‘Dirty Jobs’ star Mike Rowe recalls living in haunted mansion with 'friendly ghost' for free

Mike Rowe didn’t hesitate to live in a mansion for free — even if it meant his roommate would be a ghost.

In a new book titled “The Way I Heard It,” the former “Dirty Jobs” star recalled his “strange” time living in a haunted home, his late-night gig working for QVC, where he sold everything from Christmas dolls to cat toys, as well as how his membership in a barbershop quartet led to show business.

The book, a combination of a memoir, comical observations and surprising revelations, gives a new glimpse into the 57-year-old’s life and the many adventures he encountered along the way where he didn’t mind getting his hands dirty.

Rowe spoke to Fox News about moving into a spooky mansion on Halloween, his days at QVC, how we can thank our veterans and the possibility of a “Dirty Jobs” reboot.

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Mike Rowe has penned a new book titled, 'The Way I Heard It.'

Mike Rowe has penned a new book titled, 'The Way I Heard It.' (Michael Buckner/WireImage)

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Fox News: You lived in a mansion for free at one point. How did you manage that?
Mike Rowe: Just lucky and weird. I was working for the QVC cable shopping channel in 1992 selling... strange devices in the middle of the night to a large, narcoleptic, interesting audience. And I needed a place to live. I had rented a small room from a guy who, as it turns out, didn't actually own the building I was living in. So I was suddenly homeless.

I answered an ad in the paper for a caretaker on a country estate, but the word caretaker was in quotes, which intrigued me. So I made a few calls, and long story short, a woman had inherited this giant mansion in the middle of a beautiful country estate, rolling hills, the whole thing, 300 acres.

And she was afraid to move into it because she believed the ghost of her father haunted the grounds. And so she hired me to live there instead of her for a while to see if I could work things out with the ghost. I said, "Sure." So I moved into this house. It was called Georgia Farm... Moved in on Halloween in fact, 1991. It was a strange time. Living in a haunted house by day and selling Hummels by night on QVC. Weird.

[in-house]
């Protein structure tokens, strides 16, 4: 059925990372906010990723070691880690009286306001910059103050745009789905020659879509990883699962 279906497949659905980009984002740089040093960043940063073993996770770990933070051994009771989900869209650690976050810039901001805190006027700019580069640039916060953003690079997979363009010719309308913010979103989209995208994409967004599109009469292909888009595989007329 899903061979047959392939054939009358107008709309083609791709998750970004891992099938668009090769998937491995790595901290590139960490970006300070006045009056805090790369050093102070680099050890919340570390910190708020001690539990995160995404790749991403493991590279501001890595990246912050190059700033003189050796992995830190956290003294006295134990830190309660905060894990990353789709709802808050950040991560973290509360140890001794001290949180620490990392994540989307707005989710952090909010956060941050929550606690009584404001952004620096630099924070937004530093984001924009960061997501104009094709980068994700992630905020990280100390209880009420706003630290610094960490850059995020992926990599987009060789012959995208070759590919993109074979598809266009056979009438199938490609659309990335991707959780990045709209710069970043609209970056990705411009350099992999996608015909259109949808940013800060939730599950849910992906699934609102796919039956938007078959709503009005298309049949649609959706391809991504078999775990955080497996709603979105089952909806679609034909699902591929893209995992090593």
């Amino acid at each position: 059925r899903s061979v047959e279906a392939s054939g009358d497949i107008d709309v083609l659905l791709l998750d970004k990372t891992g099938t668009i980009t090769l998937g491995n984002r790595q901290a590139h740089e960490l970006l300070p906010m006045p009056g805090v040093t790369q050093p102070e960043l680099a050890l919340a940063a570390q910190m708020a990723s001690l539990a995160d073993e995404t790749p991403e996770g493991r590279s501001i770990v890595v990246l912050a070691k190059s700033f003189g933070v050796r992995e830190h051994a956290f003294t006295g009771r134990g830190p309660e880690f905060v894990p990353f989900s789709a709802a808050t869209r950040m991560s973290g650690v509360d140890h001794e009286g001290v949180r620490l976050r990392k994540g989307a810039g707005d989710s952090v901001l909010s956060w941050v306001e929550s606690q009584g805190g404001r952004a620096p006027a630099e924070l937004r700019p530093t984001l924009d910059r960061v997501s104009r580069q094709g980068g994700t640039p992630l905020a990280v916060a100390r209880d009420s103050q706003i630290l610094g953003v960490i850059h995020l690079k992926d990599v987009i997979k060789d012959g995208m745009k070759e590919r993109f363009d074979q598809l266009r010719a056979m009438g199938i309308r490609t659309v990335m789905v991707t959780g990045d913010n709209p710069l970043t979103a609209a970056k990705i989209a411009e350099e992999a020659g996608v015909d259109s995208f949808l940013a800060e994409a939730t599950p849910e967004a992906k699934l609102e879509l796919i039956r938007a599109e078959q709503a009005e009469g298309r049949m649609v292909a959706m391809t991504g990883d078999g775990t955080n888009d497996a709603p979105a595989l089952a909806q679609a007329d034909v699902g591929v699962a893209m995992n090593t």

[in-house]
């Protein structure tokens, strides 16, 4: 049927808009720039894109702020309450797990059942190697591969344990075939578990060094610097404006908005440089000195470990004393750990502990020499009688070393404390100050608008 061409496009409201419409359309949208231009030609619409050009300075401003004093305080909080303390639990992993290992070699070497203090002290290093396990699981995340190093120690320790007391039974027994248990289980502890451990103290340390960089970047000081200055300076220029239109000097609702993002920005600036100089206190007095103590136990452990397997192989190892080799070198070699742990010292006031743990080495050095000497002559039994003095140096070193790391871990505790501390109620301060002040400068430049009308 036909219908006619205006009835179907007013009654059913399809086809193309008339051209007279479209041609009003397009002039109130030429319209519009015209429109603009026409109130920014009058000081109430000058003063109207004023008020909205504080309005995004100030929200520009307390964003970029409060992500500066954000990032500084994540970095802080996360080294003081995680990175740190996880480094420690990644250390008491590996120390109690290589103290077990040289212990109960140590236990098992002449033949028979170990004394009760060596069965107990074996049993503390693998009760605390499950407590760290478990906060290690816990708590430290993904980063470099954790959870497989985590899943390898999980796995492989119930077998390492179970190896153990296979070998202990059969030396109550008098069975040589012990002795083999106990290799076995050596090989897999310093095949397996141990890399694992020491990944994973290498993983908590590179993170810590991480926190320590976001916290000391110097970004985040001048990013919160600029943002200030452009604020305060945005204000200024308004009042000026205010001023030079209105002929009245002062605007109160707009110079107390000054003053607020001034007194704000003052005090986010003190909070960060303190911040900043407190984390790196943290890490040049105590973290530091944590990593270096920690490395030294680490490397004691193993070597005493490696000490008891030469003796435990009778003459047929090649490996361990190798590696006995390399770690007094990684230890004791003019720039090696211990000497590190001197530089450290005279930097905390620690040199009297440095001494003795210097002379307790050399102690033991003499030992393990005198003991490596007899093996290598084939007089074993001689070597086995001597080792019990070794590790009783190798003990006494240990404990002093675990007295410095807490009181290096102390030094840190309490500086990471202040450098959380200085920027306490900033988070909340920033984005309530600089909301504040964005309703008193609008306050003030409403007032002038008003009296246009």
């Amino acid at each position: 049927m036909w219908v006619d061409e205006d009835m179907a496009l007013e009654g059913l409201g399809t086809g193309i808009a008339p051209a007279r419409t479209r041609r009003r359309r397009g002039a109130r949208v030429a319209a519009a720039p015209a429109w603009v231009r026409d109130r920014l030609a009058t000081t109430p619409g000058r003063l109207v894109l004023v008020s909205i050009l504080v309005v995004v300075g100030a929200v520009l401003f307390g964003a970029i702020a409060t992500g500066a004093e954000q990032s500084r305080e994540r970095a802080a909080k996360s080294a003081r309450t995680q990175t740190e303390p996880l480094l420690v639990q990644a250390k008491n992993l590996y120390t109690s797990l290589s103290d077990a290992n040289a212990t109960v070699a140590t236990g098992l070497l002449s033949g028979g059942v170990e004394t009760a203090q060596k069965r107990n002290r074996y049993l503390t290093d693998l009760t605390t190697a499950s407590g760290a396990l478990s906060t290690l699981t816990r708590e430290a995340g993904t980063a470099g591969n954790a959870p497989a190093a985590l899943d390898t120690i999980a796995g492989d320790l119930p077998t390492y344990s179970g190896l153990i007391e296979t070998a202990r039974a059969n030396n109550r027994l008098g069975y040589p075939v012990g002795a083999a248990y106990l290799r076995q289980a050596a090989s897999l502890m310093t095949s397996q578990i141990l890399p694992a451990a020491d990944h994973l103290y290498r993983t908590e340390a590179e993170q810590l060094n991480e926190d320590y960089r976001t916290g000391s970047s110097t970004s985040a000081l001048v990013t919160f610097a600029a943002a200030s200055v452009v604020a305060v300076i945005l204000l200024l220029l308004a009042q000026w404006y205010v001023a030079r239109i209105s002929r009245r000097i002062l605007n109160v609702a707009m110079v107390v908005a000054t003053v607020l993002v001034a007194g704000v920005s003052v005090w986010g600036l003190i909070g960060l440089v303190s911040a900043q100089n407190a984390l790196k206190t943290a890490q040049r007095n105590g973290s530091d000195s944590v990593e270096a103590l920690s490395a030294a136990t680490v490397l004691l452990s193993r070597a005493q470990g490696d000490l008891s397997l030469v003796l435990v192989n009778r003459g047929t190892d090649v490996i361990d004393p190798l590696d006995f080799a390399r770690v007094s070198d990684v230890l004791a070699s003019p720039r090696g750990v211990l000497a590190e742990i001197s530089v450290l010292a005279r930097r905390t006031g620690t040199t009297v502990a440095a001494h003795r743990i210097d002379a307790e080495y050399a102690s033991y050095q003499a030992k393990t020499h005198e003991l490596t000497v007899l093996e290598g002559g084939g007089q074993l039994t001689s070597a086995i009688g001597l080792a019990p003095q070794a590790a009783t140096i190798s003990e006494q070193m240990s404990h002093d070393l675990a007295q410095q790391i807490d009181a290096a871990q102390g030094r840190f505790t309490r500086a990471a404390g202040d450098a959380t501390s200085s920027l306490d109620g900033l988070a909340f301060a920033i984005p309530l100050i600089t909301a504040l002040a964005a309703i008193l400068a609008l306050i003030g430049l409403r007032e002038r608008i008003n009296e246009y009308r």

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Fox News: How was the ghost?
Rowe: Let’s just say it was a friendly ghost. And over the course of the year, the two of us came to an understanding and I wound up living pretty comfortably on this estate. It was funny. People had no idea who I really was. I had just started working there and just moved up there and suddenly I'm occupying this incredible Gothic house, living there alone ostensibly. And yeah, looking back, it was a pretty good time. A weird time, but a good time.

Mike Rowe of the television series 'Dirty Jobs' talks with fan Lori Shepard of the Senate Intelligence Committee, before an event to kick of American Equipment Manufacturers (AEM) advocacy campaign 'I Make America,' held at the Reserve Officers Association. The campaign is a national grassroots effort to strengthen American manufacturing jobs in the U.S. to improve the economy and global competitiveness.

Mike Rowe of the television series 'Dirty Jobs' talks with fan Lori Shepard of the Senate Intelligence Committee, before an event to kick of American Equipment Manufacturers (AEM) advocacy campaign 'I Make America,' held at the Reserve Officers Association. The campaign is a national grassroots effort to strengthen American manufacturing jobs in the U.S. to improve the economy and global competitiveness. (Michael Buckner/WireImage)

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Fox News: What were some of the strangest things you tried to sell on television late at night?
Rowe: Well, there's no training program on QVC. Back in those days, anyway, if you could talk about a pencil for eight minutes, you were hired and put on a three-month probationary trial and you worked in the middle of the night. Usually from 3:00 to 6:00 AM and you tried to sell whatever they brought you. Sometimes it could be an electronic mosquito repeller or the Health Team Infrared Pain Reliever or the Amcor Negative Ion Generator or maybe some fake diamonds or maybe a collectible doll.

I mean all of it, and I remember, I think the first thing they brought me was the Health Team Infrared Pain Reliever. It was this weird — it looked like a flashlight and it emitted infrared light. I didn't know what it was, or how it worked, or if it was even real. I basically looked into the camera and said, "Hi America, I'm Mike. This is my first night here. I don't know what this thing is. If you do, call the number on the screen, the producer will put you through and maybe you can explain it to me." And people started calling and literally I sat there for three hours as fans of QVC sold the products for me. It was very strange.

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Mike Rowe, left, producer and host of Discovery Channel's "Dirty Jobs," shares a laugh with his parents John and Peggy Rowe, of Perry Hall, Md., before Mike testified at a Senate Commerce, Science, and Transportation Committee hearing in Russell Building entitled "Manufacturing Our Way to a Stronger Economy."

Mike Rowe, left, producer and host of Discovery Channel's "Dirty Jobs," shares a laugh with his parents John and Peggy Rowe, of Perry Hall, Md., before Mike testified at a Senate Commerce, Science, and Transportation Committee hearing in Russell Building entitled "Manufacturing Our Way to a Stronger Economy." (Tom Williams/Roll Call)